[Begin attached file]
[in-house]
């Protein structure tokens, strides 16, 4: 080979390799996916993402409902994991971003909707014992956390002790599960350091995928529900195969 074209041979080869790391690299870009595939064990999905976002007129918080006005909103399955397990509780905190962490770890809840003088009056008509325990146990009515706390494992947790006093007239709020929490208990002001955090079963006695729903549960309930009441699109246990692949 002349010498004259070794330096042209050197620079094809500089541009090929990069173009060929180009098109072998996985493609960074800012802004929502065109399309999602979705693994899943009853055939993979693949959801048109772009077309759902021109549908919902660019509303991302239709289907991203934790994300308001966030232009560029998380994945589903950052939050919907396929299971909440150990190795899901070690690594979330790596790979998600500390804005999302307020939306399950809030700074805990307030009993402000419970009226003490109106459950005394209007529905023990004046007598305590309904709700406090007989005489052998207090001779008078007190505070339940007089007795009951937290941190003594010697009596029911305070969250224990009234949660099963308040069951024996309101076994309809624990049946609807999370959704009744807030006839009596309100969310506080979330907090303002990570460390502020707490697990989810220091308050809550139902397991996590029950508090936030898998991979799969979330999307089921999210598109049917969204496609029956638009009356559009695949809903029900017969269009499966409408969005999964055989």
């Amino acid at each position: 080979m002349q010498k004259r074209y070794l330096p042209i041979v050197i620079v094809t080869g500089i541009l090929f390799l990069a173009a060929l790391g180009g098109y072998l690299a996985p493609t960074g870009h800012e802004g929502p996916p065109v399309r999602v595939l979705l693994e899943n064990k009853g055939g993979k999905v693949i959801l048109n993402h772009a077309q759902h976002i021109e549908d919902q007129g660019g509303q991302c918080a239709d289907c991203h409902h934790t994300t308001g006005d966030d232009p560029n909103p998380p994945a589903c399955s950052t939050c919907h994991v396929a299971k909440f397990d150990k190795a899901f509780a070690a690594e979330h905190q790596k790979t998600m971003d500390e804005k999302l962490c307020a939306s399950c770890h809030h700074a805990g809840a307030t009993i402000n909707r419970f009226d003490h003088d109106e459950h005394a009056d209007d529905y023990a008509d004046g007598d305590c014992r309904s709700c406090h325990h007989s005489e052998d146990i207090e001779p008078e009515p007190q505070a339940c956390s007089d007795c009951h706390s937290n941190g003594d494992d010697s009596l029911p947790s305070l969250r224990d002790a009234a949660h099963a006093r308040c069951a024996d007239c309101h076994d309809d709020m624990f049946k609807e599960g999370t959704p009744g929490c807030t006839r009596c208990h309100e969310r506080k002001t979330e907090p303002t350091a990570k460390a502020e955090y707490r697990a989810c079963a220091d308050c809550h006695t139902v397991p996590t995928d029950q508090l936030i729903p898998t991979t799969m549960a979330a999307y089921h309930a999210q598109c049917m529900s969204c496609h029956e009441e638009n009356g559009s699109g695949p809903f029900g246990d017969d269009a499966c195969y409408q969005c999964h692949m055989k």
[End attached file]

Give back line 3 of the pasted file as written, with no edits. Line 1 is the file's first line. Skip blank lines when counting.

């Amino acid at each position: 080979m002349q010498k004259r074209y070794l330096p042209i041979v050197i620079v094809t080869g500089i541009l090929f390799l990069a173009a060929l790391g180009g098109y072998l690299a996985p493609t960074g870009h800012e802004g929502p996916p065109v399309r999602v595939l979705l693994e899943n064990k009853g055939g993979k999905v693949i959801l048109n993402h772009a077309q759902h976002i021109e549908d919902q007129g660019g509303q991302c918080a239709d289907c991203h409902h934790t994300t308001g006005d966030d232009p560029n909103p998380p994945a589903c399955s950052t939050c919907h994991v396929a299971k909440f397990d150990k190795a899901f509780a070690a690594e979330h905190q790596k790979t998600m971003d500390e804005k999302l962490c307020a939306s399950c770890h809030h700074a805990g809840a307030t009993i402000n909707r419970f009226d003490h003088d109106e459950h005394a009056d209007d529905y023990a008509d004046g007598d305590c014992r309904s709700c406090h325990h007989s005489e052998d146990i207090e001779p008078e009515p007190q505070a339940c956390s007089d007795c009951h706390s937290n941190g003594d494992d010697s009596l029911p947790s305070l969250r224990d002790a009234a949660h099963a006093r308040c069951a024996d007239c309101h076994d309809d709020m624990f049946k609807e599960g999370t959704p009744g929490c807030t006839r009596c208990h309100e969310r506080k002001t979330e907090p303002t350091a990570k460390a502020e955090y707490r697990a989810c079963a220091d308050c809550h006695t139902v397991p996590t995928d029950q508090l936030i729903p898998t991979t799969m549960a979330a999307y089921h309930a999210q598109c049917m529900s969204c496609h029956e009441e638009n009356g559009s699109g695949p809903f029900g246990d017969d269009a499966c195969y409408q969005c999964h692949m055989k």